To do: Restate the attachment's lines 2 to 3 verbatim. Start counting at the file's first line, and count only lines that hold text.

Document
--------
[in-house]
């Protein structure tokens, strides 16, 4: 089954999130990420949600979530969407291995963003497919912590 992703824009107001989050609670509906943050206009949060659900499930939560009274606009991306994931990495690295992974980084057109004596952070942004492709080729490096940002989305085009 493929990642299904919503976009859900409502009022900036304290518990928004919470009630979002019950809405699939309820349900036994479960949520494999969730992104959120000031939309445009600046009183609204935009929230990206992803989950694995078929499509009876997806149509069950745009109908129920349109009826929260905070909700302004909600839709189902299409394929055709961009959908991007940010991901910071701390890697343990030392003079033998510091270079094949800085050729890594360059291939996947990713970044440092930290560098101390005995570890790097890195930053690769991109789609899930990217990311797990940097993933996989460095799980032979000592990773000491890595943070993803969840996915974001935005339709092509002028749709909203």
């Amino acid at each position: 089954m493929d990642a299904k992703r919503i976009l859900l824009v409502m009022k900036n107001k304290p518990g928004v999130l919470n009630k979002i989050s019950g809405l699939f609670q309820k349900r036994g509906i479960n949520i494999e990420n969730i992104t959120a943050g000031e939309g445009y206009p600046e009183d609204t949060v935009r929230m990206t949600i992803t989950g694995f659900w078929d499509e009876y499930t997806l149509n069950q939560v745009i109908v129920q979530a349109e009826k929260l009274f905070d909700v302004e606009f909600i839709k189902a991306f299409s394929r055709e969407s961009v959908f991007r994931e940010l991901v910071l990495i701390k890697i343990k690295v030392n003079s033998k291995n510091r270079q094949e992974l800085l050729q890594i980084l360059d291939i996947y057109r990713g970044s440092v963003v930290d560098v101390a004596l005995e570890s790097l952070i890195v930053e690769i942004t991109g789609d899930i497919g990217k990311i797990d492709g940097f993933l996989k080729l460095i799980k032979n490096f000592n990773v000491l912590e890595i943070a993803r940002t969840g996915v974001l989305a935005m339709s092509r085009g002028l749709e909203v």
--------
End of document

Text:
């Protein structure tokens, strides 16, 4: 089954999130990420949600979530969407291995963003497919912590 992703824009107001989050609670509906943050206009949060659900499930939560009274606009991306994931990495690295992974980084057109004596952070942004492709080729490096940002989305085009 493929990642299904919503976009859900409502009022900036304290518990928004919470009630979002019950809405699939309820349900036994479960949520494999969730992104959120000031939309445009600046009183609204935009929230990206992803989950694995078929499509009876997806149509069950745009109908129920349109009826929260905070909700302004909600839709189902299409394929055709961009959908991007940010991901910071701390890697343990030392003079033998510091270079094949800085050729890594360059291939996947990713970044440092930290560098101390005995570890790097890195930053690769991109789609899930990217990311797990940097993933996989460095799980032979000592990773000491890595943070993803969840996915974001935005339709092509002028749709909203």
């Amino acid at each position: 089954m493929d990642a299904k992703r919503i976009l859900l824009v409502m009022k900036n107001k304290p518990g928004v999130l919470n009630k979002i989050s019950g809405l699939f609670q309820k349900r036994g509906i479960n949520i494999e990420n969730i992104t959120a943050g000031e939309g445009y206009p600046e009183d609204t949060v935009r929230m990206t949600i992803t989950g694995f659900w078929d499509e009876y499930t997806l149509n069950q939560v745009i109908v129920q979530a349109e009826k929260l009274f905070d909700v302004e606009f909600i839709k189902a991306f299409s394929r055709e969407s961009v959908f991007r994931e940010l991901v910071l990495i701390k890697i343990k690295v030392n003079s033998k291995n510091r270079q094949e992974l800085l050729q890594i980084l360059d291939i996947y057109r990713g970044s440092v963003v930290d560098v101390a004596l005995e570890s790097l952070i890195v930053e690769i942004t991109g789609d899930i497919g990217k990311i797990d492709g940097f993933l996989k080729l460095i799980k032979n490096f000592n990773v000491l912590e890595i943070a993803r940002t969840g996915v974001l989305a935005m339709s092509r085009g002028l749709e909203v």